The Hofstra University Department of Psychology offers a comprehensive undergraduate program in the scientific study of the mind and behavior. Students learn the methods, theories and research pertaining to diverse areas of psychology such as cognitive science (including perception, cognitive psychology and behavioral neuroscience), child development, human and animal learning, abnormal psychology, and social psychology. Along with a grounding in core areas, students can take classes in specific applied areas such as health psychology, industrial-organizational psychology, and psychology and the law. Undergraduate psychology students acquire a strong liberal arts education and a deep understanding of human behavior, preparing them to pursue successful careers in many fields including counseling and other social services, marketing, human resources, management, education, public relations, basic and applied research, as well as advanced graduate work in psychology, health professions, law, education, business, and many other fields.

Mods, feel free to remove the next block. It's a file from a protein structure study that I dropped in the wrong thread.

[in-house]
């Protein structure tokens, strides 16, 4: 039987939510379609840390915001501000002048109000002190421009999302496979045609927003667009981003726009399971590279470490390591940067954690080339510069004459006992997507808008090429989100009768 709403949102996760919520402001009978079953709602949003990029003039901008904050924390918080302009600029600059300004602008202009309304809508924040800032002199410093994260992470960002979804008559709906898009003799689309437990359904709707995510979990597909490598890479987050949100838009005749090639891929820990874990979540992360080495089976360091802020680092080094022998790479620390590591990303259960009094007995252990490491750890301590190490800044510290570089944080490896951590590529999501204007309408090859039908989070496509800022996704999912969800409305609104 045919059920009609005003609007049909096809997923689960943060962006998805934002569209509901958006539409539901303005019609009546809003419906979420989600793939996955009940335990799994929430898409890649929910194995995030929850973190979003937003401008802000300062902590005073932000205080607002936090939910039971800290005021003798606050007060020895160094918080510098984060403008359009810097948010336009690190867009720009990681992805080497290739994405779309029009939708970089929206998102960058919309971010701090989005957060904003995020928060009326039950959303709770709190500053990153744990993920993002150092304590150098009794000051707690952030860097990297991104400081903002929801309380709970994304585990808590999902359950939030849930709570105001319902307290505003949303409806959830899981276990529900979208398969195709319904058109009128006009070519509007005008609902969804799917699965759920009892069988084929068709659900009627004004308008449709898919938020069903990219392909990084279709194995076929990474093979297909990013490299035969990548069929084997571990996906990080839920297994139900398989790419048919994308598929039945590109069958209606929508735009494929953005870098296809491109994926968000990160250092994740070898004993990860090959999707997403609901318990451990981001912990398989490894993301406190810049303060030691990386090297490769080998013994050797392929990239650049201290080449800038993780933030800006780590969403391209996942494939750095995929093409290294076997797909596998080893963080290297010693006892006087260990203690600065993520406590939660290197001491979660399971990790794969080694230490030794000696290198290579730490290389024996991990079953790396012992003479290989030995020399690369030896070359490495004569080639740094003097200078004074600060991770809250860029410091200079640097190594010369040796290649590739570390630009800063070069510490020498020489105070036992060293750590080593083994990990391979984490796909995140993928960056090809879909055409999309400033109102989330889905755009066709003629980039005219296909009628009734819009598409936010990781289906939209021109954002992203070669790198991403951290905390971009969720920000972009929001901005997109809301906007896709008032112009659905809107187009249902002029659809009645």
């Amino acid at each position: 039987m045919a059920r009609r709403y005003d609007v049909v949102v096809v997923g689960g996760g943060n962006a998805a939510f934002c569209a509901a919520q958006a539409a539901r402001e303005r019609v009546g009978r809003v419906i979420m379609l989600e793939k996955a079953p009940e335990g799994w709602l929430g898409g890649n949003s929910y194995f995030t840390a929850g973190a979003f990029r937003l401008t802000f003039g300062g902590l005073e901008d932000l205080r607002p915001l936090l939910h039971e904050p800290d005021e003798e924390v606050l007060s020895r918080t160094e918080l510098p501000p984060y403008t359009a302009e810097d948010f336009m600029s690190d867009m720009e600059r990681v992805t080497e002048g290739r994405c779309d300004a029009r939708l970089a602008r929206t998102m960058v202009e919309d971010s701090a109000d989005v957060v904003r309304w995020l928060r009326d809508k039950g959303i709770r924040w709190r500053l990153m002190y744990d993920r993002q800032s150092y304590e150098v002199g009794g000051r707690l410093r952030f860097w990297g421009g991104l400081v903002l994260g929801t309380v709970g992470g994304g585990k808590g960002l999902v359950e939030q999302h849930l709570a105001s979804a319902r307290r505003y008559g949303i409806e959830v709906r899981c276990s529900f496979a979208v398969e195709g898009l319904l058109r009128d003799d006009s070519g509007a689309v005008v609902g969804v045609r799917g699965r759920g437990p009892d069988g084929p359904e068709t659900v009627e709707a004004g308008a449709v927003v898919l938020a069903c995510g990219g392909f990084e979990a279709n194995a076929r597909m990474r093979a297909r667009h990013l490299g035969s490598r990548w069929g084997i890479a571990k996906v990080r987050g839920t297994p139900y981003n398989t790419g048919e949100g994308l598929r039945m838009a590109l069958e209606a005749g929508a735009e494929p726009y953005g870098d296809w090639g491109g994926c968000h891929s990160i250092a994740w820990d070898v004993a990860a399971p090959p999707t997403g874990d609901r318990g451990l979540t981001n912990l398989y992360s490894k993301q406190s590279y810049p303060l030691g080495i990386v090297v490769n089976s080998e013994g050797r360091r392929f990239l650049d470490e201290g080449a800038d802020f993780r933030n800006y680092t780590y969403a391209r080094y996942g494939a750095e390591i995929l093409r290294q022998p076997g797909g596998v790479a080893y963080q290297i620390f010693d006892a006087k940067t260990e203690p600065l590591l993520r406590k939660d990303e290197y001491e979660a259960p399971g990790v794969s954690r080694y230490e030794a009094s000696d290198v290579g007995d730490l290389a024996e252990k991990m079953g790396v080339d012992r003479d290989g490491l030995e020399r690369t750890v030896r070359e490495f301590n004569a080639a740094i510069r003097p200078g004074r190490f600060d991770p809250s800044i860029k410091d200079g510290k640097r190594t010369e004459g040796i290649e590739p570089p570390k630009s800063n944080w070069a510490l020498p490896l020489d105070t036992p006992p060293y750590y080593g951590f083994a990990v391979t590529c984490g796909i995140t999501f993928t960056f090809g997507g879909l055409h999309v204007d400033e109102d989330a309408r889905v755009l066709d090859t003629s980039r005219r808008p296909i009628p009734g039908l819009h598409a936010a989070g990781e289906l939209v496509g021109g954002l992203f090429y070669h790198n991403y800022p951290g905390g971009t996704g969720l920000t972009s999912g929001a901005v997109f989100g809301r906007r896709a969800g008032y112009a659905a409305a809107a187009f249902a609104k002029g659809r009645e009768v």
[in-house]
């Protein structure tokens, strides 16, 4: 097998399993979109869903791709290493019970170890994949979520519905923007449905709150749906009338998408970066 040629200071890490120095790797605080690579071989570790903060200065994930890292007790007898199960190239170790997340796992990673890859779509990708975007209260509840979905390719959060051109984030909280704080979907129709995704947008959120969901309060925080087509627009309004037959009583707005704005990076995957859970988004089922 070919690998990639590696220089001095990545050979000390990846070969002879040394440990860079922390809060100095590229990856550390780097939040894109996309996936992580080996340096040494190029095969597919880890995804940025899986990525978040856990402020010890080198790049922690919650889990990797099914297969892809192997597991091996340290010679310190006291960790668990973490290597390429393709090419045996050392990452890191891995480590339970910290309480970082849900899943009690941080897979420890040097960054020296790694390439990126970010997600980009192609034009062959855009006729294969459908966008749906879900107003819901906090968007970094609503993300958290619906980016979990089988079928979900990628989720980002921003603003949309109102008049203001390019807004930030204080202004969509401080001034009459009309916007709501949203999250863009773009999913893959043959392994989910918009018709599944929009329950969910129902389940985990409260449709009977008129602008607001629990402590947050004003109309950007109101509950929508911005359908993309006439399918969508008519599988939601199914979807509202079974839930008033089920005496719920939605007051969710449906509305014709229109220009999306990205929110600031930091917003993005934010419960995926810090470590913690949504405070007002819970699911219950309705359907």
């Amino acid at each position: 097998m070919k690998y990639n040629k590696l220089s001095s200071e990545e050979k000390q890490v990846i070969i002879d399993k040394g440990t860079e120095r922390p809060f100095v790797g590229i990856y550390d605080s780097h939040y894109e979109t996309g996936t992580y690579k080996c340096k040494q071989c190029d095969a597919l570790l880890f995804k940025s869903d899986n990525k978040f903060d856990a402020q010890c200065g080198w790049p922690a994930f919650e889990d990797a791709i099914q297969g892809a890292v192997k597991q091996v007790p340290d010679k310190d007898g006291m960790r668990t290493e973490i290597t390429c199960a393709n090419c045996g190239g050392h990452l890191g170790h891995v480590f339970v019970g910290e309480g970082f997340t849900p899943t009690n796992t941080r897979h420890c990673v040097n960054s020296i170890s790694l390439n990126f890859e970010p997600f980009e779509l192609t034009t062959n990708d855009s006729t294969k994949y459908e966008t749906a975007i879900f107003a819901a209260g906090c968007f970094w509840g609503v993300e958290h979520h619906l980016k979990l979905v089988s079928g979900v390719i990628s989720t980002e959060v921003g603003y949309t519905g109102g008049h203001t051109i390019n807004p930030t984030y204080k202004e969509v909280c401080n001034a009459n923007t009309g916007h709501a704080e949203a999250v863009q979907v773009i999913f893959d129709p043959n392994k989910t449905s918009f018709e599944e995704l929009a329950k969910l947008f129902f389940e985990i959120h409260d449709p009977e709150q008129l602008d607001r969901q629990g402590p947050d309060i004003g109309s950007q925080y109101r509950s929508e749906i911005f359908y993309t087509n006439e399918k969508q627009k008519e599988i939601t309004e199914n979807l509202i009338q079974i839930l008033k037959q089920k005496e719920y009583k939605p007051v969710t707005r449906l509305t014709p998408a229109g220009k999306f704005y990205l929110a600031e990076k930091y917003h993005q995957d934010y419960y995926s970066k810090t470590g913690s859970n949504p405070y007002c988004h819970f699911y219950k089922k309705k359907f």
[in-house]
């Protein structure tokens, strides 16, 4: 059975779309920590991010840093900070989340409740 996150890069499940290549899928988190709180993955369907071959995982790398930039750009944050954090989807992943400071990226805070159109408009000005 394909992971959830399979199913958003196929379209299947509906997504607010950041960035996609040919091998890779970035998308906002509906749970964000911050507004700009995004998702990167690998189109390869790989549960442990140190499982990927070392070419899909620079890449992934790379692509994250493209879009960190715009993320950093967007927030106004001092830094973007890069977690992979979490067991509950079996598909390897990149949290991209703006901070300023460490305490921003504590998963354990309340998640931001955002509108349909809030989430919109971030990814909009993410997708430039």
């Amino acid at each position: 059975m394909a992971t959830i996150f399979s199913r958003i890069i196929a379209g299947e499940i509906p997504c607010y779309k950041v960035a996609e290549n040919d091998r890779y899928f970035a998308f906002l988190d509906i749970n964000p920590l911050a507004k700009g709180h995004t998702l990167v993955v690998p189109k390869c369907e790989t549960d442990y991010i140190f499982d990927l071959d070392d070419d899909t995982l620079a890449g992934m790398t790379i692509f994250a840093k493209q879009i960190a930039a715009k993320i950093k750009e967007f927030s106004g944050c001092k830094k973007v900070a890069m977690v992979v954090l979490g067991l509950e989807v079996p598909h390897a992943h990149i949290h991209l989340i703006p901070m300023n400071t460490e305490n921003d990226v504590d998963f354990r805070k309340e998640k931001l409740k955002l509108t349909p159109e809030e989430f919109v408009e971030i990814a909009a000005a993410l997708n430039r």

Highlights of the undergraduate program in Psychology include:
- Two baccalaureate degrees: Bachelor of Arts degree in Psychology and Bachelor of Science degree in Psychology and PreHealth/PreMedical Studies. There are numerous options for dual majors or minors, including those in other Hofstra colleges, such as the Zarb School of Business and the School of Health Professions and Human Services.
- A dedicated faculty of more than 30 full-time psychologists, all of whom have doctoral degrees as well as research interests covering more than 20 specializations.
- Interdisciplinary minors in Neuroscience and Cognitive Science.
- An annual colloquium series that features lectures, discussions and research presentations from guest speakers and experts in the field.
- Co-curricular activities include the Psychology Club and Neuroscience Club, as well as a campus chapter of Psi Chi, the national psychology honor society.
- Opportunity to earn academic credit for internship experiences.
- Opportunities to become involved in faculty research projects and/or conduct one's own research through an honors thesis.